Uniloy North America (headquartered in Tecumseh, MI) has specialized in blow mold machine and mold manufacturing for more than five decades. With more than 150 employees in the Tecumseh location and 50 employees in its Batavia, OH location (where machinery manufacture takes place), the company offers complete turnkey solutions for blow molding operations—which include machinery, molds, tooling, training and service. The company also can supply auxiliary equipment such as resin handling, leak detection, trimming, conveying, labeling and filling. Industries served include packaging for food, pharmaceuticals, petrochemicals, household and personal care products, industrial and automotive parts.
According to Uniloy’s New Business Development Manager Dan Meehling, the company goes beyond the design and manufacture of blow molds, it focuses on the entire manufacturing process for blow molded parts and containers. “This entails container design, R&D lab/prototype manufacturing, engineering, market and systems testing and field service technicians that follow the molds into the customer’s plants and install and train their employees,” Meehling elaborates. “We don’t just cut cavities—we understand our customers, their markets, the dynamic demands on their containers—basically, every element of processing productivity. Beyond new molds, we also offer a 10-step repair and refurbishment program to get new life from existing molds. And, for many applications we can offer rental molds to keep our customers productive. It is a total systems outlook.”
A critical aspect of Uniloy’s blow mold operations is its dedicated test lab and blow molding machinery—located next to where the molds are manufactured. Meehling notes that the company’s experienced leading process technicians and the latest in blow molding equipment allows the company to optimize performance of its molds and trim tooling while assimilating the actual environment in which its customers will be running production. “We also are able to assess the container design and material used to determine the appropriate blow molding process—whether it be reciprocating screw or continuous extrusion and appropriate trimming options to create the maximum container output for the customer,” he says.
Plus, the company’s more than 50 years of experience providing packaging for such markets as the dairy, juice, water, medical and pharmaceutical—among others—have provided Uniloy employees with an “intimate” understanding of the challenges facing its customers and allows them actively participate in the development of packaging solutions no matter what the need, Meehling adds. “We are so involved in the dairy market, for instance, that I like to joke that our people know how to make cottage cheese, let alone container systems for fresh and long shelf life milk. When our customers come to us for a new package, we enjoy a head start on devising a solution that our competitors do not have, especially those that don’t also manufacture blow molding machines.”
Instead of waiting for opportunities to come to Uniloy, Uniloy anticipates the market with packaging concepts that will meet the challenges and requirements of its customers. Lightweighting, barrier dynamics, new materials, serving size, etc. are some of the aspects that Uniloy is constantly monitoring and addressing to lead the market and create “pull through” opportunities.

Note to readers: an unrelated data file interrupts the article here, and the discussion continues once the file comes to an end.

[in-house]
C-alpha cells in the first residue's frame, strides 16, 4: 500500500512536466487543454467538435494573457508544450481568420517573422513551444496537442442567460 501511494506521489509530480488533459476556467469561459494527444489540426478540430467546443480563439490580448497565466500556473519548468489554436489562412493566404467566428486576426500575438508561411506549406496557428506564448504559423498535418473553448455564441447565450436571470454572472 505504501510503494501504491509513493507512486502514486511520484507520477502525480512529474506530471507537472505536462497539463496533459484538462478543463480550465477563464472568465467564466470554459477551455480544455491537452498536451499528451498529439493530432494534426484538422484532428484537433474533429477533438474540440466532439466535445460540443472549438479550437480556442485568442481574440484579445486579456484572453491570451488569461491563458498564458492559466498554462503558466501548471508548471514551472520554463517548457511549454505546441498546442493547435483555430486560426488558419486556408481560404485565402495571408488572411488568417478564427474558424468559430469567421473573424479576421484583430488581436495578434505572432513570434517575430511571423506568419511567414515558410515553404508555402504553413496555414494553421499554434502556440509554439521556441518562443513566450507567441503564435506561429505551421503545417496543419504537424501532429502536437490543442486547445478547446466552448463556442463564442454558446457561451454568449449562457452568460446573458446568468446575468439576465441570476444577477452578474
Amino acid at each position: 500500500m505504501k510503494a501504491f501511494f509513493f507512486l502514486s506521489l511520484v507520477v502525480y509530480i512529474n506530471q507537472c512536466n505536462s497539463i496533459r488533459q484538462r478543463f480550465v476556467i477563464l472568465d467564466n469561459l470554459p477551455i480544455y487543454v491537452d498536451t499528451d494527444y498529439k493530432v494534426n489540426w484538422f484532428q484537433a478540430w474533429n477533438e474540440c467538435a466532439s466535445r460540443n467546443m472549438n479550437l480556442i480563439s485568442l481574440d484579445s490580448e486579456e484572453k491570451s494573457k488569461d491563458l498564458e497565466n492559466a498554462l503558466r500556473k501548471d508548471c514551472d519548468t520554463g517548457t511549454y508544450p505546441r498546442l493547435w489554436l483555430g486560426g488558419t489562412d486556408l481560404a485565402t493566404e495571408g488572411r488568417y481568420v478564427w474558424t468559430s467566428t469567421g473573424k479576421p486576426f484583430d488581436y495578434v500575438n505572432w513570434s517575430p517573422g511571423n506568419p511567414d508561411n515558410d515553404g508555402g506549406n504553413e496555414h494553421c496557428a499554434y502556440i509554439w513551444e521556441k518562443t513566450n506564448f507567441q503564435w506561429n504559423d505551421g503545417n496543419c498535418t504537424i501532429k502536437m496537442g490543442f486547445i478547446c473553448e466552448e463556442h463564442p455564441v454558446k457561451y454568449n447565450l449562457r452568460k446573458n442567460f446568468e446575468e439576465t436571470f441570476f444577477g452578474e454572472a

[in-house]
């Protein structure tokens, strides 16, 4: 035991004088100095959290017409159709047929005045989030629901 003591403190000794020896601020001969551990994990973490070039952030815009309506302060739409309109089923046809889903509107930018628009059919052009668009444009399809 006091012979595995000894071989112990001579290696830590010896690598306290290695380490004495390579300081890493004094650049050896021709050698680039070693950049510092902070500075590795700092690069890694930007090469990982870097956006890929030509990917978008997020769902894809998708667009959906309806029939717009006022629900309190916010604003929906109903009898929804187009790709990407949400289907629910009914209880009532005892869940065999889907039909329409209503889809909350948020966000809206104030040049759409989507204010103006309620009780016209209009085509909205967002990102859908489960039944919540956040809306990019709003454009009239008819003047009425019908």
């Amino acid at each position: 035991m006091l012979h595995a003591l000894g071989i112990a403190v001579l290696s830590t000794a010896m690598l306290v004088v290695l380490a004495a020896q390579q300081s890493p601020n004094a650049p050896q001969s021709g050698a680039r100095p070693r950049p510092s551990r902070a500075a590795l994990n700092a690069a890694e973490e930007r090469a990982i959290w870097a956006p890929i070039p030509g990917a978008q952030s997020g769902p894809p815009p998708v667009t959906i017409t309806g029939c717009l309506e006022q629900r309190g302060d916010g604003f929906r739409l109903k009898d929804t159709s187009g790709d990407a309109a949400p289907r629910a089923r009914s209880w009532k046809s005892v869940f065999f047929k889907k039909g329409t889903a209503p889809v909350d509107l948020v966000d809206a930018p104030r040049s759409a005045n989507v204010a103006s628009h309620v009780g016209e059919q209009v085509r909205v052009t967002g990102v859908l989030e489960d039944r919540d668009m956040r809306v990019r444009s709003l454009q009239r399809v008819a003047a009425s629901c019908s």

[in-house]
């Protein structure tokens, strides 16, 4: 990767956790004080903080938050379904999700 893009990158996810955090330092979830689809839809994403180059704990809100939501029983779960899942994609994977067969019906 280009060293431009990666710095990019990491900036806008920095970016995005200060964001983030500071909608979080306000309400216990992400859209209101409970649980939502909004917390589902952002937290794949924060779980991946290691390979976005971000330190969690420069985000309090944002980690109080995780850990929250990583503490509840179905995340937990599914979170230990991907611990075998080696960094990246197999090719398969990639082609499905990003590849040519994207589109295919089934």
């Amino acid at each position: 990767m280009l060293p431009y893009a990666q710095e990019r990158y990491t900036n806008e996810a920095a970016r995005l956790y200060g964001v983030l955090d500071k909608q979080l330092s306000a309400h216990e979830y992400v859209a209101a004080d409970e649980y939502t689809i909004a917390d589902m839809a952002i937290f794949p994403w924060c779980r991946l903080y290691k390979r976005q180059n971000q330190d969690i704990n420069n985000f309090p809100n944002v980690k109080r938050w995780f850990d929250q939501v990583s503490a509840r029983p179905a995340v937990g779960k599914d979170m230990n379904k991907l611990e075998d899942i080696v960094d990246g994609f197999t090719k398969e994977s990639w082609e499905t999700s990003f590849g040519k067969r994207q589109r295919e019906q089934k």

And, Uniloy enjoys spreading its capabilities and product innovations through word-of-mouth of its most satisfied customers. “Our domestic success has been a huge advantage for us in terms of taking our business to all areas of the globe,” Meehling states. “Whether that’s an organic dairy who wants to extend geographic reach through Extended Shelf Life (ESL) technologies, or a custom molder who wants to speed changeover to improve their product mix, or whatever, when foreign businesses look to the United States for recommendations for their particular application, more often than not, Uniloy is the supplier of choice.”
According to Meehling, companies that don’t pay attention to sustainability as a concept that will impact their business will be in trouble. “We see sustainability as an extremely important issue and are paying close attention to it as we shape our strategies going forward,” he states. “Typically, our applications are packaging or packaging related—wherein, the driver for that market has become sustainability. Environmental, social and most importantly, economic (cost) pressure are making it mandatory for businesses—especially packaging concerns—to pay attention to this fast emerging concept.
“At the moment, I believe that no consensus on the definition of sustainability exists,” Meehling continues. “The concept is causing confusion in the market, some companies are suffering from ‘sustainability fatigue’ and that there are
suspect and arbitrary claims by companies of being sustainability compliant. Nonetheless, those that truly understand the underpinnings of the concept, given the economic upside, will broaden their opportunities this year and in the years to come. And, we are finding that the solutions are sometimes counter-intuitive to conventional thinking. That is where the real opportunity exists!”
Meehling forecasts continued success for Uniloy. “By continually building on our strengths, we will broaden our reach into new and emerging markets, stretch the technical and application capabilities of its machinery platforms and enhance our aftermarket service and product portfolio.”